The Female Voice of the Garcia School
Research on opera vocal techniques from
a gender perspective
lts starting point is Manuel Garcia's lrealise on singing, published in 1840/47. Despite its orientation on the male voice, the most successful pupils of Garcia's school were female singers, among them the Swedish soprano Jenny Lind. The Garcia school remains topical today. Same aspects of it are still used in opera training, while others have died out. 1 here consider three of the «vanished » techniques: coup de la glatte, the lateral breathing technique and the voix blanche, which may all be significant faclors why lhe Garcia school was extraordinarily successful with female singers, especially high sopranos. This project has a gender-theoretical approach. Empirical data will be collected and analysed on the basis of current gender-critical discussions of opera and voice, primarily by Susan McClary. She laid lhe foundalion for musicological gender research in opera by exposing musical gender codes. McClary shows how men and warnen throughout the centuries have been represented by musical stereotypes that have generated their own musical gender system.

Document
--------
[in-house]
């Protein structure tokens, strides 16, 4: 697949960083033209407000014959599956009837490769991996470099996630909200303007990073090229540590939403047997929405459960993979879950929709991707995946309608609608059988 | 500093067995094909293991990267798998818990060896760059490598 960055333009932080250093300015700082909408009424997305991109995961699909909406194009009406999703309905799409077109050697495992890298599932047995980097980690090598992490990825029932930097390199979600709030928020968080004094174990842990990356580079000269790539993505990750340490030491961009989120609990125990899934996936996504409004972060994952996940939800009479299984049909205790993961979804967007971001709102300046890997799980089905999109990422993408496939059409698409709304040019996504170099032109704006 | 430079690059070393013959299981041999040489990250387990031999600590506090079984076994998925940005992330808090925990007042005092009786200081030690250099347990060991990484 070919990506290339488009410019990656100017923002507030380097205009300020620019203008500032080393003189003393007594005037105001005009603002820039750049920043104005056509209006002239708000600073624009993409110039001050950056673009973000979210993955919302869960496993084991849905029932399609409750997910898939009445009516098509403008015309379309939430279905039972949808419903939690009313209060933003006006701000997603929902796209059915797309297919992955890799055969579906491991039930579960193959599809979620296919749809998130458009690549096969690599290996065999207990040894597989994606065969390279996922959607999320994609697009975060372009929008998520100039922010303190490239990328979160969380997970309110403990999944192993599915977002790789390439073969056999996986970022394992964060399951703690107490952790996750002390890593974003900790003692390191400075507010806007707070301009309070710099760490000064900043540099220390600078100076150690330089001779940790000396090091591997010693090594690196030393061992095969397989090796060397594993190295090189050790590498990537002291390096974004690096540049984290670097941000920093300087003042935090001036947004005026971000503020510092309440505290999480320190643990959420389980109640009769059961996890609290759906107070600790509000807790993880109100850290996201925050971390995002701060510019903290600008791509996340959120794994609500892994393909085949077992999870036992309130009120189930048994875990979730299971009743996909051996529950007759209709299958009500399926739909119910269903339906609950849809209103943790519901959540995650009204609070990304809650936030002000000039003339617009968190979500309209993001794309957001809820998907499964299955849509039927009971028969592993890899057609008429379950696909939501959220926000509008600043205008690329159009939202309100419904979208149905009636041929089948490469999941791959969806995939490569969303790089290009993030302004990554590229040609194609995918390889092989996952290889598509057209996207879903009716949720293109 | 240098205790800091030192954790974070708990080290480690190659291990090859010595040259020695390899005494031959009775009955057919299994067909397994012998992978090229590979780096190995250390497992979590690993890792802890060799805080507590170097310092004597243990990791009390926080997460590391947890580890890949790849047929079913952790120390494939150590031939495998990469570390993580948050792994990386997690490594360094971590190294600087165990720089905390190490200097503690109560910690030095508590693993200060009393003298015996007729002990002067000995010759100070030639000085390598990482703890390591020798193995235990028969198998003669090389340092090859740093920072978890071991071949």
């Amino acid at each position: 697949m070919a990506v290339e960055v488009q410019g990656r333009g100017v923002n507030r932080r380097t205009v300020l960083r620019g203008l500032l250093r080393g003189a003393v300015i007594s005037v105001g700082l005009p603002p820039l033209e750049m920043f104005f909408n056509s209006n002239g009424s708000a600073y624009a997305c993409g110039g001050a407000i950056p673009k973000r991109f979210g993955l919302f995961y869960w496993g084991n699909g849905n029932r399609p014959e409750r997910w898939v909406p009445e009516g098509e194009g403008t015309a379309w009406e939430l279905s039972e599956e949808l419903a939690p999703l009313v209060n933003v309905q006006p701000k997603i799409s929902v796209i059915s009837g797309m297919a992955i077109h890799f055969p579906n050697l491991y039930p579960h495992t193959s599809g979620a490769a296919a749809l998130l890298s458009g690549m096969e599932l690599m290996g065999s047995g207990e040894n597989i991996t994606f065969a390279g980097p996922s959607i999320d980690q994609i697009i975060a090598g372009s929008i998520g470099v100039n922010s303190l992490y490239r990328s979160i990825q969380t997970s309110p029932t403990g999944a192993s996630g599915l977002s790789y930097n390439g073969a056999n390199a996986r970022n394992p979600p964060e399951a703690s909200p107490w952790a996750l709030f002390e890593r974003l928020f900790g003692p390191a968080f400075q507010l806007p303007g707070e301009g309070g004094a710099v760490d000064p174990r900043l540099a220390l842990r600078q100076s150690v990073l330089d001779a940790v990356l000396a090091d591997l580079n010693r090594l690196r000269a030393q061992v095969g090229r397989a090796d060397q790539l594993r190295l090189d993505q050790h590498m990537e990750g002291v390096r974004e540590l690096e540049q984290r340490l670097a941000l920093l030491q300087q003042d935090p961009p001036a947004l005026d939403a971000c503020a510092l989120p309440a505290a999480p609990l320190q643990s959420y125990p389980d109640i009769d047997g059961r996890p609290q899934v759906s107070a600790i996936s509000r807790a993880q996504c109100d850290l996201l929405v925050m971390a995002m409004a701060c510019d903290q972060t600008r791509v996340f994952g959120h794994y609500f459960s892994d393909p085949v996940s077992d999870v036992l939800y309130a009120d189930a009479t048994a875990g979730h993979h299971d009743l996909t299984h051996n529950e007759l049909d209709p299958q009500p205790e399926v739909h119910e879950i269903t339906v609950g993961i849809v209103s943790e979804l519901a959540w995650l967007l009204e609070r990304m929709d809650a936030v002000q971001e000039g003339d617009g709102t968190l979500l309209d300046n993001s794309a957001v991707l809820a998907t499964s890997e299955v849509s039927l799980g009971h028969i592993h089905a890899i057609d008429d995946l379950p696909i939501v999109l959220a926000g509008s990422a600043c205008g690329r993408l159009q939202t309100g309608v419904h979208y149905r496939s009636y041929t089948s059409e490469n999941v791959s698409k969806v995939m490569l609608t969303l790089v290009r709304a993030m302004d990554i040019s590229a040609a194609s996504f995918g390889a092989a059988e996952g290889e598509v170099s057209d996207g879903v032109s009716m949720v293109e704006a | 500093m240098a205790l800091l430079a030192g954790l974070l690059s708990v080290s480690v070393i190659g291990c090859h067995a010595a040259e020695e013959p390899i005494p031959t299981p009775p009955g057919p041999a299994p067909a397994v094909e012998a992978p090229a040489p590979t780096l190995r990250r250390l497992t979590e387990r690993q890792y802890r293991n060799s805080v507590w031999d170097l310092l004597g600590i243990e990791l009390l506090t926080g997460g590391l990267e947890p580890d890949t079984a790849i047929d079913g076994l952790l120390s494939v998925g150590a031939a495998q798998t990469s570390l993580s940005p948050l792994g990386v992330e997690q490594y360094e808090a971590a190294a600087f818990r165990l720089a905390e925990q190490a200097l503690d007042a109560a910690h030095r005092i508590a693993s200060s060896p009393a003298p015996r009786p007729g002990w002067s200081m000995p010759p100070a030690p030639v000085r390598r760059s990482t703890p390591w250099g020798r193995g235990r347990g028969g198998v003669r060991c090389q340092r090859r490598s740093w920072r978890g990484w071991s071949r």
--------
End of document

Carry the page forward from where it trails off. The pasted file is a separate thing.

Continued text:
Course of action
According to the gender-theoretical framework outlined above, 1 will treat the empirical data by regarding female opera singing as having been adapted from conditions defined for the male voice, both in matters of technique and in the music scores themselves. In my thesis ((Jenny Lind - the impact of her voice on media idenlity» (2013) 1 developed a method of analysing voices from contemporary reviews combined with my own vocal experiments. 1 will use this method in the present project. The empirical data will be collected in three stages. First I will examine vocal techniques of female singers from the first generation of the early 19th century such as Maria Malibran, Pauline Viardot-Garcia, Henriette Nissen and Jenny Lind. Then I will compare these results with the techniques of singers from the second generation that can be heard in early recordings, such as Nellie Melba and Ellen Beach Yaw. Finally I will conduct vocal experiments on my own voice. My glollis will be filmed while I sing using Garcia's techniques. This part of my research demands practical vocal knowledge and will be treated as a self-experiment.
This project aims to determine both whether Garcia's «extinct» techniques may be regarded as the main reason why he succeeded with his female students, and how female opera voices might be affected by vocal techniques originating in the male voice.